Unfortunately, the petrodollar system, although “secret” only works if the rest of the planet has faith in it, and due to “the system” becoming dysfunctional, perverse or non-performing the United States is systematically destroying the faith in the dollar that the rest of the world has in our financial system. Put another way, if for no other reason (and there are plenty!) US debt growth had to decline, due to the petrodollar system terminating, this could only further limit the USA's reckless accumulation of debt. Given the broken back out-of-sight state of national finances and economic expectations in most countries this would be a “disaster”, but in real terms is not.

By Andrew McKillop

Contact: xtran9@gmail.com

Former chief policy analyst, Division A Policy, DG XVII Energy, European Commission. Andrew McKillop Biographic Highlights

Co-author 'The Doomsday Machine', Palgrave Macmillan USA, 2012

Andrew McKillop has more than 30 years experience in the energy, economic and finance domains. Trained at London UK’s University College, he has had specially long experience of energy policy, project administration and the development and financing of alternate energy. This included his role of in-house Expert on Policy and Programming at the DG XVII-Energy of the European Commission, Director of Information of the OAPEC technology transfer subsidiary, AREC and researcher for UN agencies including the ILO.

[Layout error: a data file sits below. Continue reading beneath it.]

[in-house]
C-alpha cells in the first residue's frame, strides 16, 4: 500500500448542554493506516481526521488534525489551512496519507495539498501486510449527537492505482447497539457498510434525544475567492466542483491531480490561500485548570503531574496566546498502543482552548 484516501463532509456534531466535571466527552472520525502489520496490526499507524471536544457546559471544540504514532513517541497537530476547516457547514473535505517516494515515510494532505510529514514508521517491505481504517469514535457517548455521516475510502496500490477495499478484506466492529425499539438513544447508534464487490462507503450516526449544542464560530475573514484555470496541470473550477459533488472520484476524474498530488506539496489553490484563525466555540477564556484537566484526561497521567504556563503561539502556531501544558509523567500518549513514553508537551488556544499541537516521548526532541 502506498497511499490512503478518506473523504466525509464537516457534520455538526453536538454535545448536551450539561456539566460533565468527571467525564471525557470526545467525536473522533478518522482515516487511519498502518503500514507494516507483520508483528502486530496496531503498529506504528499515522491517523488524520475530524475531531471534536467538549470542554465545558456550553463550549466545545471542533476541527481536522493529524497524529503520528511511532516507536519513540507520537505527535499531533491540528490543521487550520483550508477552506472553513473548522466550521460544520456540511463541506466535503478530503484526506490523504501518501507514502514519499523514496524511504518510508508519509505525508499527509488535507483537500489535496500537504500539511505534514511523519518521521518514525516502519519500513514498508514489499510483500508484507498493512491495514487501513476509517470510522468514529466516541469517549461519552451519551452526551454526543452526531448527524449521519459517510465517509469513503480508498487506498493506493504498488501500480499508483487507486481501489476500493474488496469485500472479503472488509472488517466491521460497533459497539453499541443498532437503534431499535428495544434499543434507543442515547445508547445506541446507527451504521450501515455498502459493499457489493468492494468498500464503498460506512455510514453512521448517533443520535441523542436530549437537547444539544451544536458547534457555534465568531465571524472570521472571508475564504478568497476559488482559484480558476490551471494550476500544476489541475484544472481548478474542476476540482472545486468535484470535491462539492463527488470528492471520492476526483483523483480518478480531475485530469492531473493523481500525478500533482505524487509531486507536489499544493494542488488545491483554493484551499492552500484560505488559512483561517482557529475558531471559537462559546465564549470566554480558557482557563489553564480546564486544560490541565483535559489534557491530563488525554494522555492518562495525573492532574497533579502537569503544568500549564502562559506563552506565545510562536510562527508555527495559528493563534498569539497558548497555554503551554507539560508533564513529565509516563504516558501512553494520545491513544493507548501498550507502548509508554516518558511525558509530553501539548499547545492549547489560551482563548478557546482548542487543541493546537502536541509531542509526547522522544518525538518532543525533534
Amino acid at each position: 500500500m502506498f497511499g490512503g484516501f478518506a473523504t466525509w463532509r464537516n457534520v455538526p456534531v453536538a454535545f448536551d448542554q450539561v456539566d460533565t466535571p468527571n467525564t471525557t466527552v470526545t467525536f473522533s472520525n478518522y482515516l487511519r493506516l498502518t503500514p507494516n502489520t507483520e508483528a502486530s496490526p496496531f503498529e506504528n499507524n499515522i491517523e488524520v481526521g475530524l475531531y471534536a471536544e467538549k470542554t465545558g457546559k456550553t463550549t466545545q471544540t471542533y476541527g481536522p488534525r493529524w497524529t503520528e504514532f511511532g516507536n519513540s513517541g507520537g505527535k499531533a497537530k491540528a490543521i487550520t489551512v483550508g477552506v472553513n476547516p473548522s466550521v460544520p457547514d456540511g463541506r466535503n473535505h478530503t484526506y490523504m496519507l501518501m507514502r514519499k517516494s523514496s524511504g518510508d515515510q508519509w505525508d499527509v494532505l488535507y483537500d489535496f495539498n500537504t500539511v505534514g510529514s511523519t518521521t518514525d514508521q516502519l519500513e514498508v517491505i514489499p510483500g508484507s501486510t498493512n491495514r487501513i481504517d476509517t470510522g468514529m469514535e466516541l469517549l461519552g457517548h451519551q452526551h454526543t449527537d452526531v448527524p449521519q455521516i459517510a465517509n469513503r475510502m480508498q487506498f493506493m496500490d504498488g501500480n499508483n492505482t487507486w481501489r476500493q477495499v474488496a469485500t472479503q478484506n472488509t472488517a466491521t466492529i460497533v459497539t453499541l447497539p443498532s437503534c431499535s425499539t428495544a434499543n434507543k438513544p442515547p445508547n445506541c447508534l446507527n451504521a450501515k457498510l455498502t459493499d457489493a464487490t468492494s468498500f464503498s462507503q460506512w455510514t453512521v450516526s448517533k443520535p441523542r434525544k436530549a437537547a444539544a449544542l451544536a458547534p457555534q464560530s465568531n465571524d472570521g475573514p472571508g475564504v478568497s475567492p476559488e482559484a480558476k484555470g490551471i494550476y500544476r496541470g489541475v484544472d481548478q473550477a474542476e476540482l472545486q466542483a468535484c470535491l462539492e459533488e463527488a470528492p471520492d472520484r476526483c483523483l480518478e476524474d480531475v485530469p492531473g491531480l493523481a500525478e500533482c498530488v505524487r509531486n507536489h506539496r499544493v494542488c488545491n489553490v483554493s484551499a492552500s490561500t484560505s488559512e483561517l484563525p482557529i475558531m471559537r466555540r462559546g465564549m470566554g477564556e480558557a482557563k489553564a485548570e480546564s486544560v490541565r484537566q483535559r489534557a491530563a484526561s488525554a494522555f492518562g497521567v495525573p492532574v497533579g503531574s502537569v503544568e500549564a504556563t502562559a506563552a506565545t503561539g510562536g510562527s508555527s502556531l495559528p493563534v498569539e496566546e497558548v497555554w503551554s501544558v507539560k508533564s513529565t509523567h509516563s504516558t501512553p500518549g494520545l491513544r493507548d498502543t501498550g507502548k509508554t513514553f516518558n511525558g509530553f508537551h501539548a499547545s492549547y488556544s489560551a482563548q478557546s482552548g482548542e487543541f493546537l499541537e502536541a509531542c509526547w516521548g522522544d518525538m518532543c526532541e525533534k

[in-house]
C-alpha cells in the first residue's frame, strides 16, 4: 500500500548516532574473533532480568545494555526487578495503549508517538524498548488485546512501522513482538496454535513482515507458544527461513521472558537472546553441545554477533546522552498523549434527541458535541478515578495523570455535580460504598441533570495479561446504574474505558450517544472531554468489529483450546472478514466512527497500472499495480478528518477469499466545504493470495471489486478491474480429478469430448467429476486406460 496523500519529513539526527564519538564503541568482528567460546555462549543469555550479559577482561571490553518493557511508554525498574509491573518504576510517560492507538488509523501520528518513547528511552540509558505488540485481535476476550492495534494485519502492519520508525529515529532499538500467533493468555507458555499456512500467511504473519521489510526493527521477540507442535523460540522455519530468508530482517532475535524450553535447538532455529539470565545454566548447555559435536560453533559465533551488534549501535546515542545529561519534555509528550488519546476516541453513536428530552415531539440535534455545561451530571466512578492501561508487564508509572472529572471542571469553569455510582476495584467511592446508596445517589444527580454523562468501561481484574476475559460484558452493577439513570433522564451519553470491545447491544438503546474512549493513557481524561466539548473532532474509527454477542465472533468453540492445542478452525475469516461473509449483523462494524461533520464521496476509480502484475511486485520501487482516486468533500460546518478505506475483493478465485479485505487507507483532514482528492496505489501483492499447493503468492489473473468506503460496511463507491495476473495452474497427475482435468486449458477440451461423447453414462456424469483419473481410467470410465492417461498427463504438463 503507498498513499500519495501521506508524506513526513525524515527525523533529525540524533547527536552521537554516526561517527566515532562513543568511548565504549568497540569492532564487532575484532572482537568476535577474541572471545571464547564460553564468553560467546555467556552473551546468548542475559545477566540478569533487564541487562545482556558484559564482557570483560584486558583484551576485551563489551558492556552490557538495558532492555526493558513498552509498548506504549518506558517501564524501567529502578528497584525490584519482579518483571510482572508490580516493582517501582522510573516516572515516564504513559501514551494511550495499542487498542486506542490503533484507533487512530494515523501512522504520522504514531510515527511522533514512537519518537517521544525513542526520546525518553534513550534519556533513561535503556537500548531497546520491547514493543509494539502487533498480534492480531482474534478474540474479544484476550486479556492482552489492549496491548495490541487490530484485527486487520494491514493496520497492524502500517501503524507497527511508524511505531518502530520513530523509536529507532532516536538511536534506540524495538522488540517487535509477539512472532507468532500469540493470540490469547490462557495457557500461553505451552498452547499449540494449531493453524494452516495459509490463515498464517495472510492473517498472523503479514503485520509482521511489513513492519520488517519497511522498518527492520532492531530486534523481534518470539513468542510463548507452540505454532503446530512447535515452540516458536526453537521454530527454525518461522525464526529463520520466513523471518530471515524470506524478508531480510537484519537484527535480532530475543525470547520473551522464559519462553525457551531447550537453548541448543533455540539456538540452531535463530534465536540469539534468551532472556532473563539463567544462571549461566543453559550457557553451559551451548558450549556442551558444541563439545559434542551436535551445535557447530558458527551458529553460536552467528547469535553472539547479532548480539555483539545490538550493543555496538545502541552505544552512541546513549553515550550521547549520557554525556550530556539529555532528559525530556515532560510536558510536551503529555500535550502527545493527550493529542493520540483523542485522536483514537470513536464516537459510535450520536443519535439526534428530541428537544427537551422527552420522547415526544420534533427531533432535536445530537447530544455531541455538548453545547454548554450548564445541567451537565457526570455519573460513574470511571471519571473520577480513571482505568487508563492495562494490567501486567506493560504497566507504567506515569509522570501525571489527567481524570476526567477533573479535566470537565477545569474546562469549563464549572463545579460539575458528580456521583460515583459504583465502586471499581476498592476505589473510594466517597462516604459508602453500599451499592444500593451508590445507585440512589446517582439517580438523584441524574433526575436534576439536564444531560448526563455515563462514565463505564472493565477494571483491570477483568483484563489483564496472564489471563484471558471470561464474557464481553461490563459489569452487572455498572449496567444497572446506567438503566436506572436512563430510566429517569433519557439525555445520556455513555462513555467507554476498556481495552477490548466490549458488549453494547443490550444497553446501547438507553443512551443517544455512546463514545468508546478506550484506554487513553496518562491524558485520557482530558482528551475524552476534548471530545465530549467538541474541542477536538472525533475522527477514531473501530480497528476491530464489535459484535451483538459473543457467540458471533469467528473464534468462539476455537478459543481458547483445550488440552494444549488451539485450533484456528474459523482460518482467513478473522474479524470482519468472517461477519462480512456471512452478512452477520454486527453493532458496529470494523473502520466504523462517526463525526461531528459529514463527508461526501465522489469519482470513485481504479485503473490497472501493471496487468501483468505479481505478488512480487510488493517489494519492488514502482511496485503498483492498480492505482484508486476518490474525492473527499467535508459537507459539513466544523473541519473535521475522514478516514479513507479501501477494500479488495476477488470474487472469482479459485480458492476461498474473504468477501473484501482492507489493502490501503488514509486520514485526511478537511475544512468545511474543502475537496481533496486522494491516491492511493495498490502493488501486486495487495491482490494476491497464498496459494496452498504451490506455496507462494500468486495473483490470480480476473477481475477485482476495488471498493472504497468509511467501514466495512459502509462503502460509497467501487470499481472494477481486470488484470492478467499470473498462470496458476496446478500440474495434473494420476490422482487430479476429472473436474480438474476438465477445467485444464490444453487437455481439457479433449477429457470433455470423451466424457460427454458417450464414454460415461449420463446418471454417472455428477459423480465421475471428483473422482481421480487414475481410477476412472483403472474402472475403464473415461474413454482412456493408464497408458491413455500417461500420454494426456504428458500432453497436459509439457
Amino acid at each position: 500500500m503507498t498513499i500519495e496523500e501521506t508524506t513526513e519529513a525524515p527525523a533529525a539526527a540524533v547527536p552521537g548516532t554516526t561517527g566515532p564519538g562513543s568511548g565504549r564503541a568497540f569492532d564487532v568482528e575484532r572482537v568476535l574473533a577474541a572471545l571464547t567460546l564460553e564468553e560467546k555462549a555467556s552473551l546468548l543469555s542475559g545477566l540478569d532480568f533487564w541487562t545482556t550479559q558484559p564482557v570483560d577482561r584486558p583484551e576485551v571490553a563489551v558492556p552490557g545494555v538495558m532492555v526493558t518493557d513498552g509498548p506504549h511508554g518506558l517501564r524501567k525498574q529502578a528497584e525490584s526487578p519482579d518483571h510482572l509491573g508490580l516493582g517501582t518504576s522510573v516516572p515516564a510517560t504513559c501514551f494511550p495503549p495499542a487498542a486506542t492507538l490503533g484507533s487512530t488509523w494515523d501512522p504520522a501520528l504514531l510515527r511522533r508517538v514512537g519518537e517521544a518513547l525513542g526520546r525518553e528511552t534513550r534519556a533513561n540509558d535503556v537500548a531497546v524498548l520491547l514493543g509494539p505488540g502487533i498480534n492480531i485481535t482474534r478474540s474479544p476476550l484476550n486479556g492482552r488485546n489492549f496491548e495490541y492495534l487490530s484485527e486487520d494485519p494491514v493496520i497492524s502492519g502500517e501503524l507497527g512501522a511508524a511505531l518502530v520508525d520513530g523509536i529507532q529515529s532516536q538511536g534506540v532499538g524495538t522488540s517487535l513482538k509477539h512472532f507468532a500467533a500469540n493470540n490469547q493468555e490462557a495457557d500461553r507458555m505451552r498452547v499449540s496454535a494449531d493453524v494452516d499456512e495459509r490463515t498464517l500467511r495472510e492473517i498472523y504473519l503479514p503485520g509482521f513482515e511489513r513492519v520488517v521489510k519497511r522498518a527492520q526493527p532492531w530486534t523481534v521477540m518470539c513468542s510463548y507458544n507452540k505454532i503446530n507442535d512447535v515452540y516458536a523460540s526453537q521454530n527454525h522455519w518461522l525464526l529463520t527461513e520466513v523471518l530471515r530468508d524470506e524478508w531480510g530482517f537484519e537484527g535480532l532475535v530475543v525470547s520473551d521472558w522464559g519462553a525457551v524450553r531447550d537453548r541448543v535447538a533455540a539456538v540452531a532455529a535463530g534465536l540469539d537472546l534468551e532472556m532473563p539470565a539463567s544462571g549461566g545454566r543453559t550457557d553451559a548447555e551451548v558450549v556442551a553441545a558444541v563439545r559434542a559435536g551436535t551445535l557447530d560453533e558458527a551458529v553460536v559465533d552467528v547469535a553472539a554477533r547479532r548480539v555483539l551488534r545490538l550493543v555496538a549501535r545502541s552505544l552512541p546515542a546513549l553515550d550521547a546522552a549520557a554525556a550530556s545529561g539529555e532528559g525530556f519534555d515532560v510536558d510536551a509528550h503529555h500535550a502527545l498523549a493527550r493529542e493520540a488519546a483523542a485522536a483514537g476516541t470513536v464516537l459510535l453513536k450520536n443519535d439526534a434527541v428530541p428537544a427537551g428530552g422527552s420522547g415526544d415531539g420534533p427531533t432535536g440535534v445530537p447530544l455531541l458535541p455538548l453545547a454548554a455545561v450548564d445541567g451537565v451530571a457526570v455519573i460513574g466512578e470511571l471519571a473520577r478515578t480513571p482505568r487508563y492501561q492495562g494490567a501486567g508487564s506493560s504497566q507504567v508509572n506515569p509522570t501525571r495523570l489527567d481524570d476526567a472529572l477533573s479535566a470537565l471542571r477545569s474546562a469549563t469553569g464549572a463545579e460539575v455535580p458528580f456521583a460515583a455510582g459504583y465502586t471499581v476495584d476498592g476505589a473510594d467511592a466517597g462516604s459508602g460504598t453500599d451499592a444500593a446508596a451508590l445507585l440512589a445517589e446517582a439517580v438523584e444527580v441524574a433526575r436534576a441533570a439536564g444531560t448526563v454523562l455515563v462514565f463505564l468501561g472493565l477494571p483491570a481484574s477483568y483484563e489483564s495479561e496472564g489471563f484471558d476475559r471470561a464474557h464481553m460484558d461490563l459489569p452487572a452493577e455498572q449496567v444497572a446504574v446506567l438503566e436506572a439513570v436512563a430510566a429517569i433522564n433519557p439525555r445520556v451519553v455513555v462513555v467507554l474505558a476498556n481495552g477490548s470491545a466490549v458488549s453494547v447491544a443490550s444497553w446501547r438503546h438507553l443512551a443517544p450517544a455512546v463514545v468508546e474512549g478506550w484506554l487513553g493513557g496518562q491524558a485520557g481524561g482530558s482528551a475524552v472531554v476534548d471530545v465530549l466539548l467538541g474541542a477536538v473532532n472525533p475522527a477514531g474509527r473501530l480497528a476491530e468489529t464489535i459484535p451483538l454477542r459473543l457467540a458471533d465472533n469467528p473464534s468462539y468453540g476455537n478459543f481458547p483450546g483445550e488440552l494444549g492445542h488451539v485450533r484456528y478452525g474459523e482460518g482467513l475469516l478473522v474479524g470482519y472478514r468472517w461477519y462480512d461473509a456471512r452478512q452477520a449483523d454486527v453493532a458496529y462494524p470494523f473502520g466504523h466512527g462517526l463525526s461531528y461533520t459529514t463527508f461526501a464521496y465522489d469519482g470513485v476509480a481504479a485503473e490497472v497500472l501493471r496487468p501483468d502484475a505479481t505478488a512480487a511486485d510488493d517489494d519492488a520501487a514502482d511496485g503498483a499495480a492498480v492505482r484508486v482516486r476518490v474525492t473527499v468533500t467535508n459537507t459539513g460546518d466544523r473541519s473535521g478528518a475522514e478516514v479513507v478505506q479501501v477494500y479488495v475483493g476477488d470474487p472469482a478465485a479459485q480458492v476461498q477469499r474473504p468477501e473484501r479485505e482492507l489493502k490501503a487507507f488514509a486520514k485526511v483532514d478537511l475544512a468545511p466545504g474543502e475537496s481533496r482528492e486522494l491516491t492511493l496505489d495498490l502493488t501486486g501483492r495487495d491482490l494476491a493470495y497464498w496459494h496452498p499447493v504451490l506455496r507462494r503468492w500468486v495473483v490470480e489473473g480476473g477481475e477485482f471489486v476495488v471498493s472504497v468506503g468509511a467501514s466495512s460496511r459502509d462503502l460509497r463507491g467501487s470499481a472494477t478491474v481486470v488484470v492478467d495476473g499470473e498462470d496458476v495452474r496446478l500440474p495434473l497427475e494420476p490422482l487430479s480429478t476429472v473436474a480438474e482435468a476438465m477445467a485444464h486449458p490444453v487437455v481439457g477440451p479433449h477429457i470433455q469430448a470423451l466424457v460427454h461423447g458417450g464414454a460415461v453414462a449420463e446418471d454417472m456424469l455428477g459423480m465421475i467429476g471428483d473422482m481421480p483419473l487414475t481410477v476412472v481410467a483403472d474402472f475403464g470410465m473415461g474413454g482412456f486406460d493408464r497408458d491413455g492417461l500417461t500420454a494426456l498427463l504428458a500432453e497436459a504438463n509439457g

© 2013 Copyright Andrew McKillop - All Rights Reserved Disclaimer: The above is a matter of opinion provided for general information purposes only and is not intended as investment advice. Information and analysis above are derived from sources and utilising methods believed to be reliable, but we cannot accept responsibility for any losses you may incur as a result of this analysis. Individuals should consult with their personal financial advisor.